A rattling fills the morning when scooters and wheels keep the cars to the limit, past a line of cars moving from Spain to Gibraltar pushes. In between, pedestrians who are purposefully passing through the checkpoints, holding the ID in front of them. For about 10,000 Spaniards, this is the daily route to work. They are leaving their country for this because of the free movement of workers, which allows them to work in the UK's overseas territory in the booming tourism sector. Europe is meeting in Gibraltar. Still. Because soon could be in the south of Spain, an EU external border.
The United Kingdom and Gibraltar European Union membership referendum Do not want the 35,000 Gibraltarians who belong to Great Britain since the 18th century. With 96 percent, they voted to stay in the EU. Two Brexit dates have passed without result, and if and when Britain really leaves the EU, is open. And that's why the British and Gibraltarians have to vote for the EU Parliament on 23 May.
"We are proud to be British"
The Brexit is not on the ballot and still plays a central role. On the island, the Brexit party of Nigel Farrage is ahead in polls. And in Gibraltar too, a local newspaper headlines: "EU Election – A Second Brexit Referendum" – in English and Spanish, as people move through the streets of the old city, past blue, pink, green colonial houses with shutters and lattice balconies, both languages speak. Spaniards in England, England in SpainDefining Gibraltar is difficult.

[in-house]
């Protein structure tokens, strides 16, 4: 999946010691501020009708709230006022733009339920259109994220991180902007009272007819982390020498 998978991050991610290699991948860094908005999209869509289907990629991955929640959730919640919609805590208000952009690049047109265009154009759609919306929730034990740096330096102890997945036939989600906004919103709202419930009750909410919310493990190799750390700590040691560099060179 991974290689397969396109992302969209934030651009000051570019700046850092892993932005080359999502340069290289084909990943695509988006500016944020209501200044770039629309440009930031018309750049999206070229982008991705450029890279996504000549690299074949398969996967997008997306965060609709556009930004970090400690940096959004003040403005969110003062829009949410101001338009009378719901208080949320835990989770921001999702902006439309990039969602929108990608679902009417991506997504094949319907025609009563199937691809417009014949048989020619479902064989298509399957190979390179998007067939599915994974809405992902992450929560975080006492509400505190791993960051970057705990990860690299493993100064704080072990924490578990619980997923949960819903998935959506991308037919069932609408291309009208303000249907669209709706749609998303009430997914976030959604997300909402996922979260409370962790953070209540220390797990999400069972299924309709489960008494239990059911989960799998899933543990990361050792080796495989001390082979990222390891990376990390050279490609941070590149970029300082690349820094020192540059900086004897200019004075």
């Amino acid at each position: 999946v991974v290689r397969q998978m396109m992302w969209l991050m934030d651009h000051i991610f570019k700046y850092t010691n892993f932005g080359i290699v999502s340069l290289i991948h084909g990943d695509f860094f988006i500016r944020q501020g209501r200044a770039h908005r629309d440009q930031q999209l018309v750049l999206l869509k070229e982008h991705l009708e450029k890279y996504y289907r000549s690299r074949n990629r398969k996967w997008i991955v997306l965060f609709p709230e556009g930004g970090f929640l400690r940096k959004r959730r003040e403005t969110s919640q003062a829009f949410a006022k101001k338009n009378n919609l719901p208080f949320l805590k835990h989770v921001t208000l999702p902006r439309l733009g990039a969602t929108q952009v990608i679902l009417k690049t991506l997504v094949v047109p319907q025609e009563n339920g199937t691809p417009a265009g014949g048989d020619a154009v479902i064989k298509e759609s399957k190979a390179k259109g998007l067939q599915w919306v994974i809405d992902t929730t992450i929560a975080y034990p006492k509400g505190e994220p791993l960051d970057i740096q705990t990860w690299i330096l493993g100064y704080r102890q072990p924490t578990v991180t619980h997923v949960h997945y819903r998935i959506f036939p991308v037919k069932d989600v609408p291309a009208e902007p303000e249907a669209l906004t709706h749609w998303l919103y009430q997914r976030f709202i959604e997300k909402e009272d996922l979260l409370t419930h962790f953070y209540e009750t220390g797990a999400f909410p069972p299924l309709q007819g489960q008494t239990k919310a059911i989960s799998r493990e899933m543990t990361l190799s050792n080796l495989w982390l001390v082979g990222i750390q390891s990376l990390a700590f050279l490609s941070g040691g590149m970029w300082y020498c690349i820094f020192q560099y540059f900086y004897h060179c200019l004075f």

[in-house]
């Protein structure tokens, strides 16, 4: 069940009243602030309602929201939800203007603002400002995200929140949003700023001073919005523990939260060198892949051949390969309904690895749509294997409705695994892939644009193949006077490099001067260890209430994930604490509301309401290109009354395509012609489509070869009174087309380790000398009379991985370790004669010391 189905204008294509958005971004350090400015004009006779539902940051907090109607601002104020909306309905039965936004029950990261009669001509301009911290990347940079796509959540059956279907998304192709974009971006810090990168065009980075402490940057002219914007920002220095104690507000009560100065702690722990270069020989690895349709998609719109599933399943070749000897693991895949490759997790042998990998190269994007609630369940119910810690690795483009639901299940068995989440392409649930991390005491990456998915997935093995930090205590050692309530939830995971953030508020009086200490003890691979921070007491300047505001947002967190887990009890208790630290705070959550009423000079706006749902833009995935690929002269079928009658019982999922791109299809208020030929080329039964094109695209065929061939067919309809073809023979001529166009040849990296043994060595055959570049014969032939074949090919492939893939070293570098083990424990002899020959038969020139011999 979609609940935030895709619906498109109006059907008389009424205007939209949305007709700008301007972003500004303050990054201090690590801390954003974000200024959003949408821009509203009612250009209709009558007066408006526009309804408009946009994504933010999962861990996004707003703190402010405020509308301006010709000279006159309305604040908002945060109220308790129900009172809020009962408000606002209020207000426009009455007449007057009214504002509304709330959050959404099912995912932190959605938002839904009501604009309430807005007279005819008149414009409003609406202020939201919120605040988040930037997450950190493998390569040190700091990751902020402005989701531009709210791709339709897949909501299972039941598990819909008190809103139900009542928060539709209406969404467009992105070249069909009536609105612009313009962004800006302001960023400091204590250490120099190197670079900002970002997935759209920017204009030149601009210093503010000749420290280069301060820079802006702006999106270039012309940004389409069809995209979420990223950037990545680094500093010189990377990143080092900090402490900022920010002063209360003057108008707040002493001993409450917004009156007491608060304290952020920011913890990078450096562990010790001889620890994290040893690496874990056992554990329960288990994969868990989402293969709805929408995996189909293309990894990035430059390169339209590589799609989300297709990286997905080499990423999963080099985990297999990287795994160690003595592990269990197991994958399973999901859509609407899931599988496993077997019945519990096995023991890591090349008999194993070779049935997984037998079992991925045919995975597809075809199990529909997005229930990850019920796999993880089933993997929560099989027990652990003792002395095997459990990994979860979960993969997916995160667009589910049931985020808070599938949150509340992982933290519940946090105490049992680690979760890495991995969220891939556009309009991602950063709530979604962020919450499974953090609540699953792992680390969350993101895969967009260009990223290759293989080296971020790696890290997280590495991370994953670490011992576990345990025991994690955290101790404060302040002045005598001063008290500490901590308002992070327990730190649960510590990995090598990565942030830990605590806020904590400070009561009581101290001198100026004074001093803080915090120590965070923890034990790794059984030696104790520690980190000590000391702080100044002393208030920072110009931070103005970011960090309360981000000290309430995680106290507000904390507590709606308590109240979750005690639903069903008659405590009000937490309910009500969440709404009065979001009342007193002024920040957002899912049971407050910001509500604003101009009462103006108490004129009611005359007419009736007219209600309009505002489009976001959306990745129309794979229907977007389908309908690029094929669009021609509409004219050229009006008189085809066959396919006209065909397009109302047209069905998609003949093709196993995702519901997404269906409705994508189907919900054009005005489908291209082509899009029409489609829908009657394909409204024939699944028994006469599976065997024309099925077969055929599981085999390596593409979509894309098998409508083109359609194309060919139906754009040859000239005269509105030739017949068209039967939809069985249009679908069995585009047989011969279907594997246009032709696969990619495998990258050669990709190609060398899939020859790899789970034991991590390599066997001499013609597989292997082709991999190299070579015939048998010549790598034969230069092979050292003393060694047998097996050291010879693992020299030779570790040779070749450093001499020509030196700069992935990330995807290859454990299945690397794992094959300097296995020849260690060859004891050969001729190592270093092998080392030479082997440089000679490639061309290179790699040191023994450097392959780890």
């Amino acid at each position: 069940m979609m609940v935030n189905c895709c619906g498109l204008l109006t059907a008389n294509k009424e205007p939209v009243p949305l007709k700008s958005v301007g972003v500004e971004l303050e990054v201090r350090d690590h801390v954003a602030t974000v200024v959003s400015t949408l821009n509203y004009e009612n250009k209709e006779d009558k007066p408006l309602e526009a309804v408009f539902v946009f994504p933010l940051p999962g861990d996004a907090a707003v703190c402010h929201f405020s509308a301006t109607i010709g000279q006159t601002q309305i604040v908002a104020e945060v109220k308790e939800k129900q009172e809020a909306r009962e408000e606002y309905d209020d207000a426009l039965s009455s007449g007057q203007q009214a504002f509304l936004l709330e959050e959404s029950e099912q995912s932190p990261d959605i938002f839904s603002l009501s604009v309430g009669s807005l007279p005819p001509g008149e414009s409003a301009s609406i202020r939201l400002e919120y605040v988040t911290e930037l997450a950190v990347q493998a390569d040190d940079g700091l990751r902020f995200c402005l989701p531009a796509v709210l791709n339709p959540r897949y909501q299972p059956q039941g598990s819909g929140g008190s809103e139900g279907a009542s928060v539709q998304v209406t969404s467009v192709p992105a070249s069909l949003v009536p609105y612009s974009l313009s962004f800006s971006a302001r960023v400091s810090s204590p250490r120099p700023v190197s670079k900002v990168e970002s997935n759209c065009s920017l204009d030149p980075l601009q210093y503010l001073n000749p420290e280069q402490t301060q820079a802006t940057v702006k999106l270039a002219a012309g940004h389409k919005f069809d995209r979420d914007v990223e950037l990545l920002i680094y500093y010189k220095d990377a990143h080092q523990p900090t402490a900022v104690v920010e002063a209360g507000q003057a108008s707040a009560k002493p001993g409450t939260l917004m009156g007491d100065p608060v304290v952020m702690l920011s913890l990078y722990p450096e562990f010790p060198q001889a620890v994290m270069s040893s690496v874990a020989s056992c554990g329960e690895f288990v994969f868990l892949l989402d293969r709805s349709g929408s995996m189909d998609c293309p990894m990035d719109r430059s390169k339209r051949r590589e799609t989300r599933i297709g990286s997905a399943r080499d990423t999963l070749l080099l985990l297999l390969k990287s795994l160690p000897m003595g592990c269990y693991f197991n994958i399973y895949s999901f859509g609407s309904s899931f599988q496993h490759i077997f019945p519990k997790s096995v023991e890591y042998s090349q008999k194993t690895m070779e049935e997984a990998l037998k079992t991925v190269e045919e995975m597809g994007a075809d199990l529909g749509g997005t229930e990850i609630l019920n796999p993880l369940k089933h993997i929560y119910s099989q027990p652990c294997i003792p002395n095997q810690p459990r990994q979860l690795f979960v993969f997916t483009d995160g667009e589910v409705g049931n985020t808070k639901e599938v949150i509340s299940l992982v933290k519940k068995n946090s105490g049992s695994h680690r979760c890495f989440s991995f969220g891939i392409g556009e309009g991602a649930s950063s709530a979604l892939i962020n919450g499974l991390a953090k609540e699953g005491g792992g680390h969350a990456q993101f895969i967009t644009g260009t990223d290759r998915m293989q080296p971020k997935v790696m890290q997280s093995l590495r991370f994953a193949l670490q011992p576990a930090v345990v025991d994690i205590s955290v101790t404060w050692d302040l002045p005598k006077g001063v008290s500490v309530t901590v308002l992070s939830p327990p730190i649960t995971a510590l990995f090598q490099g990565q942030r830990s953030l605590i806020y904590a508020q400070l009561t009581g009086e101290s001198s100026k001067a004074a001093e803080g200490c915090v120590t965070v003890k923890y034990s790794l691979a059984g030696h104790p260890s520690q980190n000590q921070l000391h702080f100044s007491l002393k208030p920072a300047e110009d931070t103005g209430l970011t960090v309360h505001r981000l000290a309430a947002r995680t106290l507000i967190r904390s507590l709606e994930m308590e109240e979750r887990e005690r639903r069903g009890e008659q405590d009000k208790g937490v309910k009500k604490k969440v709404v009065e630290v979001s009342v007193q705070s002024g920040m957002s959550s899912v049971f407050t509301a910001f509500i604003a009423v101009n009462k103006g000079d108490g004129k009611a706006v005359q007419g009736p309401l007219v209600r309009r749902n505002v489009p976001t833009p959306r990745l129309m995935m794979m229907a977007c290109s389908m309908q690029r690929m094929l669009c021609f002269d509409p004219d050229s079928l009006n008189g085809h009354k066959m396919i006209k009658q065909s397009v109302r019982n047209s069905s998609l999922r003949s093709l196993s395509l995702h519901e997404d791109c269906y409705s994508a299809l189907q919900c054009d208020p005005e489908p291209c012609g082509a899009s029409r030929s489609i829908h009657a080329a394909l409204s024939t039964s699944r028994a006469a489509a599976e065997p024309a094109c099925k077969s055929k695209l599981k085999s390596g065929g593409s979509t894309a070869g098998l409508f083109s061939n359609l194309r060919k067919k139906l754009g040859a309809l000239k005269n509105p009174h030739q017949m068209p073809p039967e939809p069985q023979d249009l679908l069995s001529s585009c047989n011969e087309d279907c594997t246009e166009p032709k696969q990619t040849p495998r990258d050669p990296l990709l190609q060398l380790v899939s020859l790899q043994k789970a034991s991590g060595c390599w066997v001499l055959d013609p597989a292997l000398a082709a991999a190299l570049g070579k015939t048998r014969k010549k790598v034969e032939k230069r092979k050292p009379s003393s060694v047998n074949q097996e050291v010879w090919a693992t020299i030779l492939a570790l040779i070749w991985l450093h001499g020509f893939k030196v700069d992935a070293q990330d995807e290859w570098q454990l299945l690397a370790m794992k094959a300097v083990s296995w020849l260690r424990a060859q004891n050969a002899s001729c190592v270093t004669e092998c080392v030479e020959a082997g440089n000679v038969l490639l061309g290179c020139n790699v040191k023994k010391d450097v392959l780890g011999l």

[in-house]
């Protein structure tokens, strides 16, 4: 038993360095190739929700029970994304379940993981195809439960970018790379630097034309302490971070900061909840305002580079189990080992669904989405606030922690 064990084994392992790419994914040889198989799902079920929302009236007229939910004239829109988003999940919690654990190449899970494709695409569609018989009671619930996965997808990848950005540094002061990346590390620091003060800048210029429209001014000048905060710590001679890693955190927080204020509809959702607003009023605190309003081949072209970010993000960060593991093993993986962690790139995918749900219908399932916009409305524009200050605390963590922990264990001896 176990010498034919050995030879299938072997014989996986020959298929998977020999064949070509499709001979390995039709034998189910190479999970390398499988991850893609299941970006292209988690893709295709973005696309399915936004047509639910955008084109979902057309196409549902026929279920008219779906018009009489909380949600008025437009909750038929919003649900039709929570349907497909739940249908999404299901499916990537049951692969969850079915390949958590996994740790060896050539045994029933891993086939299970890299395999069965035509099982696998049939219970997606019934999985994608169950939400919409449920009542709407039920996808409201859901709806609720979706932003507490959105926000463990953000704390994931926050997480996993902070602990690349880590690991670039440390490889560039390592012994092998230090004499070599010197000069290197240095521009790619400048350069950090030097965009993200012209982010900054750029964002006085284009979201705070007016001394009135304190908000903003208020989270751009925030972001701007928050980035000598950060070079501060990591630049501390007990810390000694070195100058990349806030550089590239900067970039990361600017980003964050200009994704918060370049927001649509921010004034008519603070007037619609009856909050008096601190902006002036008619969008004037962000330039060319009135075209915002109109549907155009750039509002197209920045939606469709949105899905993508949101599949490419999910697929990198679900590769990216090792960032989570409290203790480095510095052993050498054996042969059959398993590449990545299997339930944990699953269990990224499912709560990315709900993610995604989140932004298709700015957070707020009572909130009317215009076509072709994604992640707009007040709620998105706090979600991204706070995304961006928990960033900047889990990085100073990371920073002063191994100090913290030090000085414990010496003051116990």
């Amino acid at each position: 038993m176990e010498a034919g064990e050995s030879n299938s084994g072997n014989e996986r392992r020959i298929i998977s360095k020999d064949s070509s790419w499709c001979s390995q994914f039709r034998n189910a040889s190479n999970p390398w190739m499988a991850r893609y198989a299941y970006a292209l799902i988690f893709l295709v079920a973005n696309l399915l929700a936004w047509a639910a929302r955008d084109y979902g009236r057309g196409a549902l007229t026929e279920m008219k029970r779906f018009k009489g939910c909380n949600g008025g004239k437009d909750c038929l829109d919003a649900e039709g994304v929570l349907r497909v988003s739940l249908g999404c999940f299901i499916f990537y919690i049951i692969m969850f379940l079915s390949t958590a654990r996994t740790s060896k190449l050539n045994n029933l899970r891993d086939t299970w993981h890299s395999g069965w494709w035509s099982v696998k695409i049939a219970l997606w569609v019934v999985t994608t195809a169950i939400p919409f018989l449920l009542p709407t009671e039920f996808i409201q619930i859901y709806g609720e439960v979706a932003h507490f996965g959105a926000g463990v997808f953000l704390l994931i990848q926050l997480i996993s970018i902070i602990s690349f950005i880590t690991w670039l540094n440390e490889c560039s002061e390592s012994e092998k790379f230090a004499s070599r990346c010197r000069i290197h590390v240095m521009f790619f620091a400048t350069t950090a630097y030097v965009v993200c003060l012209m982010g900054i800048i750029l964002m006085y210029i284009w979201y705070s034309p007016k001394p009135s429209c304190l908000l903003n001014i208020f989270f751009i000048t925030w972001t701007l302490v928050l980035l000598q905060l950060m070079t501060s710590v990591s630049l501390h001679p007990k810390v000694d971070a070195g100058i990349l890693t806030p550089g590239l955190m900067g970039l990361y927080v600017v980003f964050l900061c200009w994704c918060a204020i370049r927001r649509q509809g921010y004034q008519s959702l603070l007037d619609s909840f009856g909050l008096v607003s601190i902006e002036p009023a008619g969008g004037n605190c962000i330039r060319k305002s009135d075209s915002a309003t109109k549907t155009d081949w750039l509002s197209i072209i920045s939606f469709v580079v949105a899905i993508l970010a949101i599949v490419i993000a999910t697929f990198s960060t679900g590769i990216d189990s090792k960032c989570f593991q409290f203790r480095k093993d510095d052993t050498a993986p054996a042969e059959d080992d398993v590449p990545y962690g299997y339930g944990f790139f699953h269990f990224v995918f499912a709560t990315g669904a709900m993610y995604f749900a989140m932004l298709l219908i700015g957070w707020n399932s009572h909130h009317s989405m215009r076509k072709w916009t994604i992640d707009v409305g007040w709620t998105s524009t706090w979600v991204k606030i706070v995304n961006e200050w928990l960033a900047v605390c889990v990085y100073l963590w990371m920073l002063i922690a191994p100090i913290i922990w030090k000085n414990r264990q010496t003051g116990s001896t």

"We are proud to be British," says 44-year-old Fiona, a saleswoman in one of the many jewelry stores on Main Street. She has blue eyes and blond, chin-length hair. "But basically we are a mixture of nationalities and feelings, my mother is German, my daughter is half Spanish."
Around the corner, 40-year-old Ancy Fernandes tries to win guests over for her curry and sushi restaurant. She remembers the day of the Brexit referendum: "The streets were empty, it was like someone from the family had died, there was no laughter and no music, you could feel the fear and sadness in the air." Spaniards and Britons have no problem with each other in Gibraltar, she says. But they doubt that London and Madrid understand that.
For 300 years the two naval powers have been arguing about the headland. Between 1969 and 1985, Spain closed the border after the Gibraltarians voted 99 percent in a referendum to remain under British sovereignty. The contact with the outside world broke off for the Gibraltarians over 15 years, there was no fresh vegetables, meat or milk. Families were torn apart.
An emergency plan for the hard limit
In response to the Brexit result, Spain has immediately renewed its claims. At that time, Spain opened the border only because it was an accession condition to the EU, says Joseph Garcia, deputy chief minister of Gibraltar for Brexit affairs. What happens when the British leave the EU is open.
Of course, Gibraltar will quit with Britain. They respect the decision of their country, even though, as Garcia says, people in the UK can not possibly imagine what it's like to have different identities, to live in a "microcosm of the European project". Also restaurant operator Fernandes says: "We are proud British, but are the British too proud to have us?" With his worries Gibraltar is left alone in the kingdom. "We have no one else here, only sea and Africa."